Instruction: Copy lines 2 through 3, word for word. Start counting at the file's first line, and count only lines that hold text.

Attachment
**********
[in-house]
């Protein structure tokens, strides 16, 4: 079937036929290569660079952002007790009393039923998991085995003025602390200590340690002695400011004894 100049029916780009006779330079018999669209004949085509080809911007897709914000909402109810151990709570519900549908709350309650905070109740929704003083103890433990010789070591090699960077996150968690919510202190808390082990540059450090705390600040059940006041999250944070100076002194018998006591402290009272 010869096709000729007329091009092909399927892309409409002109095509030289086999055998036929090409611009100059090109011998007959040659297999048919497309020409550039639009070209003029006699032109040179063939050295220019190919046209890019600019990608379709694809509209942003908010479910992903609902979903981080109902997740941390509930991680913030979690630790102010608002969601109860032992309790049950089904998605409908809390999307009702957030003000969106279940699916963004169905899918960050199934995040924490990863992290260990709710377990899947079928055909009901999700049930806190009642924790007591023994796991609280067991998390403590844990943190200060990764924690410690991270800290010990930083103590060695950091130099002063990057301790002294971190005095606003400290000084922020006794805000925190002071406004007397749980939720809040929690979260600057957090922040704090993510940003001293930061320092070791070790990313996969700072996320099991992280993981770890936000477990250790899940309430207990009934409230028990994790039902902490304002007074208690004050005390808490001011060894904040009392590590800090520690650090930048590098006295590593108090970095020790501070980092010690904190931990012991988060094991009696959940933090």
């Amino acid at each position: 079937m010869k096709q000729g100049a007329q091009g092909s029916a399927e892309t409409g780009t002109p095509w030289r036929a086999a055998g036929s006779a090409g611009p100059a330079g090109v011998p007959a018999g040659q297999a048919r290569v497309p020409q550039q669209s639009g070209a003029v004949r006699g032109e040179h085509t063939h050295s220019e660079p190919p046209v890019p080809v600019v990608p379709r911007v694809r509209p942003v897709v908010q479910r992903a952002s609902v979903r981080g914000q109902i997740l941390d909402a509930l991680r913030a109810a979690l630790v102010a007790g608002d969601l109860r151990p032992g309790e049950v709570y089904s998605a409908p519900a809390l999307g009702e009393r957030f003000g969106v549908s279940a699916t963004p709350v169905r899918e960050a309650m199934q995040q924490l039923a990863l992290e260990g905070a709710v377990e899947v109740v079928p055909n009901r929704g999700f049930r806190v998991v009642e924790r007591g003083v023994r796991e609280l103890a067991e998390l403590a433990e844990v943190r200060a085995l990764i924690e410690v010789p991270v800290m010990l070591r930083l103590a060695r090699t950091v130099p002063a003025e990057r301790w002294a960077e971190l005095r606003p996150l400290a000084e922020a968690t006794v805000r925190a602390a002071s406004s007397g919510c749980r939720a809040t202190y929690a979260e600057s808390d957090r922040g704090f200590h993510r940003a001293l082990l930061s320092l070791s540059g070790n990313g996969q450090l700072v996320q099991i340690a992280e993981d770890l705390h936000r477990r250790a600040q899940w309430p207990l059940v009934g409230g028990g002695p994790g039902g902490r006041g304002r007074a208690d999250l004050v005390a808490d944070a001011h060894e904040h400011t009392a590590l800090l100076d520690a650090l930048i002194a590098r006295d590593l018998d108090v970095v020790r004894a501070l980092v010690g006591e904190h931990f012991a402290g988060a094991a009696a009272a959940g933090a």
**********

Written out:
């Protein structure tokens, strides 16, 4: 079937036929290569660079952002007790009393039923998991085995003025602390200590340690002695400011004894 100049029916780009006779330079018999669209004949085509080809911007897709914000909402109810151990709570519900549908709350309650905070109740929704003083103890433990010789070591090699960077996150968690919510202190808390082990540059450090705390600040059940006041999250944070100076002194018998006591402290009272 010869096709000729007329091009092909399927892309409409002109095509030289086999055998036929090409611009100059090109011998007959040659297999048919497309020409550039639009070209003029006699032109040179063939050295220019190919046209890019600019990608379709694809509209942003908010479910992903609902979903981080109902997740941390509930991680913030979690630790102010608002969601109860032992309790049950089904998605409908809390999307009702957030003000969106279940699916963004169905899918960050199934995040924490990863992290260990709710377990899947079928055909009901999700049930806190009642924790007591023994796991609280067991998390403590844990943190200060990764924690410690991270800290010990930083103590060695950091130099002063990057301790002294971190005095606003400290000084922020006794805000925190002071406004007397749980939720809040929690979260600057957090922040704090993510940003001293930061320092070791070790990313996969700072996320099991992280993981770890936000477990250790899940309430207990009934409230028990994790039902902490304002007074208690004050005390808490001011060894904040009392590590800090520690650090930048590098006295590593108090970095020790501070980092010690904190931990012991988060094991009696959940933090």
């Amino acid at each position: 079937m010869k096709q000729g100049a007329q091009g092909s029916a399927e892309t409409g780009t002109p095509w030289r036929a086999a055998g036929s006779a090409g611009p100059a330079g090109v011998p007959a018999g040659q297999a048919r290569v497309p020409q550039q669209s639009g070209a003029v004949r006699g032109e040179h085509t063939h050295s220019e660079p190919p046209v890019p080809v600019v990608p379709r911007v694809r509209p942003v897709v908010q479910r992903a952002s609902v979903r981080g914000q109902i997740l941390d909402a509930l991680r913030a109810a979690l630790v102010a007790g608002d969601l109860r151990p032992g309790e049950v709570y089904s998605a409908p519900a809390l999307g009702e009393r957030f003000g969106v549908s279940a699916t963004p709350v169905r899918e960050a309650m199934q995040q924490l039923a990863l992290e260990g905070a709710v377990e899947v109740v079928p055909n009901r929704g999700f049930r806190v998991v009642e924790r007591g003083v023994r796991e609280l103890a067991e998390l403590a433990e844990v943190r200060a085995l990764i924690e410690v010789p991270v800290m010990l070591r930083l103590a060695r090699t950091v130099p002063a003025e990057r301790w002294a960077e971190l005095r606003p996150l400290a000084e922020a968690t006794v805000r925190a602390a002071s406004s007397g919510c749980r939720a809040t202190y929690a979260e600057s808390d957090r922040g704090f200590h993510r940003a001293l082990l930061s320092l070791s540059g070790n990313g996969q450090l700072v996320q099991i340690a992280e993981d770890l705390h936000r477990r250790a600040q899940w309430p207990l059940v009934g409230g028990g002695p994790g039902g902490r006041g304002r007074a208690d999250l004050v005390a808490d944070a001011h060894e904040h400011t009392a590590l800090l100076d520690a650090l930048i002194a590098r006295d590593l018998d108090v970095v020790r004894a501070l980092v010690g006591e904190h931990f012991a402290g988060a094991a009696a009272a959940g933090a």